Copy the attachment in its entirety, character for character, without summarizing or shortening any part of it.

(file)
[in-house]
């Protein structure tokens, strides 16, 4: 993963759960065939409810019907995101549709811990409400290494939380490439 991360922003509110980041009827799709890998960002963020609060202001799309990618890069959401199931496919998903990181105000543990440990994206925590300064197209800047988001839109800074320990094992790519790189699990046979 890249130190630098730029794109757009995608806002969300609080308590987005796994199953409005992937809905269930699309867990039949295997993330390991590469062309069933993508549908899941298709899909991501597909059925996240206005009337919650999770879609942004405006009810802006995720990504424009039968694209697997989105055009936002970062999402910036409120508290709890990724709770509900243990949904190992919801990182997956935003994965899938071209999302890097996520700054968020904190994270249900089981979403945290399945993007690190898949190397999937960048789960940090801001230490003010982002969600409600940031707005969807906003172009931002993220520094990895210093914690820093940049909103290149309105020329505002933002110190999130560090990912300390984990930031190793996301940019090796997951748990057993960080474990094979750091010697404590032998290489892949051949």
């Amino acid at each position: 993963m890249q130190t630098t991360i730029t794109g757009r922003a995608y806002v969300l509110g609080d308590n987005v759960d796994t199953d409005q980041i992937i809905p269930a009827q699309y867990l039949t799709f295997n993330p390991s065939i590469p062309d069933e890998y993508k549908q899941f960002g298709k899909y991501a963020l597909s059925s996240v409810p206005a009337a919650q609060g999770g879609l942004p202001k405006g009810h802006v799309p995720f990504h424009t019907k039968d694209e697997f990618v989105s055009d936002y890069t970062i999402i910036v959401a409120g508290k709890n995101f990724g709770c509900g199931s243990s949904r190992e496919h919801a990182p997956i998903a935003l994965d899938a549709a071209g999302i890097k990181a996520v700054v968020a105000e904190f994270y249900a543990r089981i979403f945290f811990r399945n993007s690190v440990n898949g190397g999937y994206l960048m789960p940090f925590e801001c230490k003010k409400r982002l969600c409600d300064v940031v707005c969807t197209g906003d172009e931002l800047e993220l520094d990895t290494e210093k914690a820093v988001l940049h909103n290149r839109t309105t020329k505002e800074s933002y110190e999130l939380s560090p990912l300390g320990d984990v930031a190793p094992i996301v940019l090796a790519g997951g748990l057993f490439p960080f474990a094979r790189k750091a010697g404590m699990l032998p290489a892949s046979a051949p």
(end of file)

[in-house]
């Protein structure tokens, strides 16, 4: 993963759960065939409810019907995101549709811990409400290494939380490439 991360922003509110980041009827799709890998960002963020609060202001799309990618890069959401199931496919998903990181105000543990440990994206925590300064197209800047988001839109800074320990094992790519790189699990046979 890249130190630098730029794109757009995608806002969300609080308590987005796994199953409005992937809905269930699309867990039949295997993330390991590469062309069933993508549908899941298709899909991501597909059925996240206005009337919650999770879609942004405006009810802006995720990504424009039968694209697997989105055009936002970062999402910036409120508290709890990724709770509900243990949904190992919801990182997956935003994965899938071209999302890097996520700054968020904190994270249900089981979403945290399945993007690190898949190397999937960048789960940090801001230490003010982002969600409600940031707005969807906003172009931002993220520094990895210093914690820093940049909103290149309105020329505002933002110190999130560090990912300390984990930031190793996301940019090796997951748990057993960080474990094979750091010697404590032998290489892949051949």
């Amino acid at each position: 993963m890249q130190t630098t991360i730029t794109g757009r922003a995608y806002v969300l509110g609080d308590n987005v759960d796994t199953d409005q980041i992937i809905p269930a009827q699309y867990l039949t799709f295997n993330p390991s065939i590469p062309d069933e890998y993508k549908q899941f960002g298709k899909y991501a963020l597909s059925s996240v409810p206005a009337a919650q609060g999770g879609l942004p202001k405006g009810h802006v799309p995720f990504h424009t019907k039968d694209e697997f990618v989105s055009d936002y890069t970062i999402i910036v959401a409120g508290k709890n995101f990724g709770c509900g199931s243990s949904r190992e496919h919801a990182p997956i998903a935003l994965d899938a549709a071209g999302i890097k990181a996520v700054v968020a105000e904190f994270y249900a543990r089981i979403f945290f811990r399945n993007s690190v440990n898949g190397g999937y994206l960048m789960p940090f925590e801001c230490k003010k409400r982002l969600c409600d300064v940031v707005c969807t197209g906003d172009e931002l800047e993220l520094d990895t290494e210093k914690a820093v988001l940049h909103n290149r839109t309105t020329k505002e800074s933002y110190e999130l939380s560090p990912l300390g320990d984990v930031a190793p094992i996301v940019l090796a790519g997951g748990l057993f490439p960080f474990a094979r790189k750091a010697g404590m699990l032998p290489a892949s046979a051949p």